"My people" are ubiquitous in Paris; Jewish folk – particularly those of the Orthodox persuasion – do not go unseen in this beautiful city. The district of Le Marais in particular is an area teeming with Jewish heritage and history. I can't help but smile when I see yarmulke-capped families on their way to Synagogue during this week of Passover, or any other day of the year. Somehow, in one small way, it makes me feel connected.
Let me be clear: I claim no religious adherence to Judaism. To me, Judaism is my culture, my heritage, the common bond that unites me with my family, with my grandparents and great-grandparents, and their complex history of immigration, struggle and success. Rather than observe by attending religious services, hosting or joining a Pesach dinner, and adhering to the many religious rituals and dietary restrictions specific to this week-long holiday, I have chosen to show my faith in my own small way, with just one simple rule of observation:
No bread, or bread-like products of any kind, for these eight days.
I will admit this has never been a challenge in the past, since my diet is light on bread anyway. But in Paris, it’s a different story. Avoiding the many patisseries and boulangeries for eight days straight, rejecting that delicious loaf of olive bread, walking past that toasty baguette, turning a blind eye to the gorgeous chocolate e’clair... here in Paris, this is nothing short of torture. But I have made it this far, only a few more days remain. And instead, I am happily filling my belly with dinners of cheese, chocolate and red wine. No, I do not deserve any pity.
As I avoid bread, I also unravel at the hands of a near-fruitless and all-too-stressful apartment search. Thankfully, all is settled now, and although I have found a place that may not be my ideal selection, it is lovely and bright, and frankly I was growing desperate. I have learned one very important lesson from this experience: the Paris housing market is tough, and relying on Craigslist as the only source for real estate options is a very bad idea.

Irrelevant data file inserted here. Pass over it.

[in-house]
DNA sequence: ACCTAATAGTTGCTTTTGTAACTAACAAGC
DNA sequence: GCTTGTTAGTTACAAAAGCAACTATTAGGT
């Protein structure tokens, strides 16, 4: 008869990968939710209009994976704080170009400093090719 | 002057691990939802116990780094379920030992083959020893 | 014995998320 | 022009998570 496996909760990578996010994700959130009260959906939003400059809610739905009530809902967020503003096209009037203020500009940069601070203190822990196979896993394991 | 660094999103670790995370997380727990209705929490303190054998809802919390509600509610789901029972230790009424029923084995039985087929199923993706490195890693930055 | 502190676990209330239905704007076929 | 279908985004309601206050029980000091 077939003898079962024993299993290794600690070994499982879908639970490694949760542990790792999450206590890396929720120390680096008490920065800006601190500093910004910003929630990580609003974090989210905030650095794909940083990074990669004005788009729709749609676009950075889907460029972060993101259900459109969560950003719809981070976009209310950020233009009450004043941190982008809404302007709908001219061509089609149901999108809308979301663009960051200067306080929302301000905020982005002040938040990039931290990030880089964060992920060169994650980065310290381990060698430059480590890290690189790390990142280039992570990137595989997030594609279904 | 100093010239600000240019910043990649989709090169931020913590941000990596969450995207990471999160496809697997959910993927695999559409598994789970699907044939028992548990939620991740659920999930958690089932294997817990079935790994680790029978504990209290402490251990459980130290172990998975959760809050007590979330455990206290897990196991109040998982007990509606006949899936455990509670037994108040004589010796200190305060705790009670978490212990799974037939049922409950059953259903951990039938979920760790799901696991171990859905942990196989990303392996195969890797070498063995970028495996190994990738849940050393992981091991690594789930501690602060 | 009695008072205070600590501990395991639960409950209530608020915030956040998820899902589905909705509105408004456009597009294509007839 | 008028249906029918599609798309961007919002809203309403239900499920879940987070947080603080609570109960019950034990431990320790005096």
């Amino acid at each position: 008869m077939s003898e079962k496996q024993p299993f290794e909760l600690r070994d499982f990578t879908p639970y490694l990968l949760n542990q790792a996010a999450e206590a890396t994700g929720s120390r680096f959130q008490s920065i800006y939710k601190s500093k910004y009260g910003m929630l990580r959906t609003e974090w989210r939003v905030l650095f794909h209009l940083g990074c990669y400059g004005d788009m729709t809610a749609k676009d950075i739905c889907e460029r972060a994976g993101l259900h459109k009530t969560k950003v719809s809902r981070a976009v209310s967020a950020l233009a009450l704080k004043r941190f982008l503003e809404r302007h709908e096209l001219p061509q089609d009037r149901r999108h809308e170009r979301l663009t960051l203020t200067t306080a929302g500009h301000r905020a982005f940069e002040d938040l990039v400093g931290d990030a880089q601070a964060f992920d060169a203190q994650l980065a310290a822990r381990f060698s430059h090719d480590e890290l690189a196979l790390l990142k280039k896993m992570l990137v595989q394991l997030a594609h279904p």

Due to lack of time, energy and a general interest in doing so, I did not visit many apartments this week. And the appointments that I did make were quick. I have determined that visiting an apartment in Paris (on a budget as slim as mine) takes all of 7.5 minutes: 3 minutes to glance around and decide that the place is either adequate or simply awful, and if awful, another 4.5 minutes of polite conversation with the owner, during which I feign interest and long to make a break for the door. The one place in which I found myself actually lingering, taking a second look around, maybe even a third... the place in which I stood by the large window, took in the view of trees and hills and cobblestone lanes, listened to birds singing and felt the soft, fresh breeze brush against my face... this is the apartment I was meant to take. I am very lucky I got it. And even luckier there is no boulangerie immediately below.